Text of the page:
In Review: Stories, Journeys and Belonging â€œA Journey of Love crystallises the human and aspirational traits ofImam Husayn.â€? As Arbaeen approaches it is hoped that a continuous state of introspection from Muharram onwards would spark an internal revolution that quashes all Yazidi traits and enlivens our Husayni qualities to achieve victory. This annual reminder of our obligatory greater jihad is reflected in a series of art pieces currently on display by Intifada Street, an art company founded by artist and activist
Sharing Our Stories At the end of September I was privileged to see the Hijabi Monologues come to London. Based on a secular feminist monologue first shown in the US in 1996, the HM is now an international project that tells of the real life experiences of Muslim women. Using the original uncensored and unfiltered model, it seeks to tell the stories of hijabis that convey a spiritual journey mired by earthly sufferings. Did it succeed? For the most part, yes. The monologues were honest, candid and refreshing. It was heartening to listening to stories unfold that could so easily have been my own. They expressed an experience of isolation, tension and
Muhammad Hamza which gives voice to the untold story of the oppressed. Journey of Love is an exhibition framed by the 7th century journey of the grandson of the Prophet Muhammad(s) to Karbala. It emphasises the Husayni qualities of truth, love, beauty and freedom from oppression. Exploring similar themes and a deeply personal reflection of the inspirational story of Imam Husayn (a), this labour of love also reflects a contemporary struggle. Journey of Love is on at the Islamic Human Rights Commission until early December.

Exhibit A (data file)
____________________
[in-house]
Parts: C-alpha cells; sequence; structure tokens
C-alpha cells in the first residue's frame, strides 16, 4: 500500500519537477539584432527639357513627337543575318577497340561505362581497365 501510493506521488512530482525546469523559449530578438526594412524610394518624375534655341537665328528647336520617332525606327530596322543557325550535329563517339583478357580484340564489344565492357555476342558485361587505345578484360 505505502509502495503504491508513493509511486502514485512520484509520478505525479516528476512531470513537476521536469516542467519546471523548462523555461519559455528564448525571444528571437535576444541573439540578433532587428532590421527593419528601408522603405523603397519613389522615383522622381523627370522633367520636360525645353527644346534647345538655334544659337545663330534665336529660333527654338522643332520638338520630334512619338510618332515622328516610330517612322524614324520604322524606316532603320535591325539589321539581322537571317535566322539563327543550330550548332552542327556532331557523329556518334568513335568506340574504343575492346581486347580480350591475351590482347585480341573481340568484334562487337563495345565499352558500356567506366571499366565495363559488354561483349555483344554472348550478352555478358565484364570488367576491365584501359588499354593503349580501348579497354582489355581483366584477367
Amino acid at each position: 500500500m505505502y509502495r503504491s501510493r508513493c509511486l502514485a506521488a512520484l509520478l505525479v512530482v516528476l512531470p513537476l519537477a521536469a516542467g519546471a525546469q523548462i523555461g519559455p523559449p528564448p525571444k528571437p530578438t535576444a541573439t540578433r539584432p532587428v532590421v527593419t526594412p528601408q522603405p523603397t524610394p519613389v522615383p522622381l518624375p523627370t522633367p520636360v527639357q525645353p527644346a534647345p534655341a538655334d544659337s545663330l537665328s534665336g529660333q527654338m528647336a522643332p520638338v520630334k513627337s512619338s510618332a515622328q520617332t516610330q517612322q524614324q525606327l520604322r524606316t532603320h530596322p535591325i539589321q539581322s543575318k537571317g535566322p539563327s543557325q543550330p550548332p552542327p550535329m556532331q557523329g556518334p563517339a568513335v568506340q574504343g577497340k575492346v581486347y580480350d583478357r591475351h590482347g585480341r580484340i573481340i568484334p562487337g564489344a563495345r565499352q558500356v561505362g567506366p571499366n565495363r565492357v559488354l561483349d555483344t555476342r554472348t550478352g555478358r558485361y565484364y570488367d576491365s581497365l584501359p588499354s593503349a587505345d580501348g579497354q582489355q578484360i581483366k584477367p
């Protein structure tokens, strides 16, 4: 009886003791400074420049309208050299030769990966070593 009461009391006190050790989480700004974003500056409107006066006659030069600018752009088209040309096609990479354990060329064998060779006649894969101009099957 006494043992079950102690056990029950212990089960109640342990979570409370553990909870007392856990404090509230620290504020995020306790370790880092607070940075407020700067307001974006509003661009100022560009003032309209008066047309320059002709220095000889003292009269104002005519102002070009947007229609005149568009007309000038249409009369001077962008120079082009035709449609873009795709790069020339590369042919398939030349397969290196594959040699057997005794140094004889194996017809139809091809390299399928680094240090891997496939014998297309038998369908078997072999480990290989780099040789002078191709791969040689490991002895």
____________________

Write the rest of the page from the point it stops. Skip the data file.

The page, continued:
confusion that was often an internalisation of feelings of another's fear. The performances were convincing and engaging causing me to shudder, laugh and almost cry. A pre-performance conversation with an advisor of the organisation that funded the London play made it apparent that she had questioned the legitimacy of this project being accepted for funding. Her concern was that it did not promote a positive image of Islamic arts and culture which was one of the prerequisites for funding. By the end of the performance she was as convinced, as I was certain, that it was a worthwhile collection of stories that needed to be told. Where I became
disheartened was in the fact that many of the stories were taken from the first US performance in 2006 penned by the original writer and licence holder Sahar Ullah. The callout earlier this year, and the title, had given the impression that current stories from the UK would be used. In essence, the stories would be relatable but instead narrations from other places were re-contextualised to fit in with our understanding. A story centred on American football was edited with soccer references to suit its new location. For me this was disappointing as was the fact that the retelling of our stories in this format is now under licence.
The Hijabi Monologues are available to view on YouTube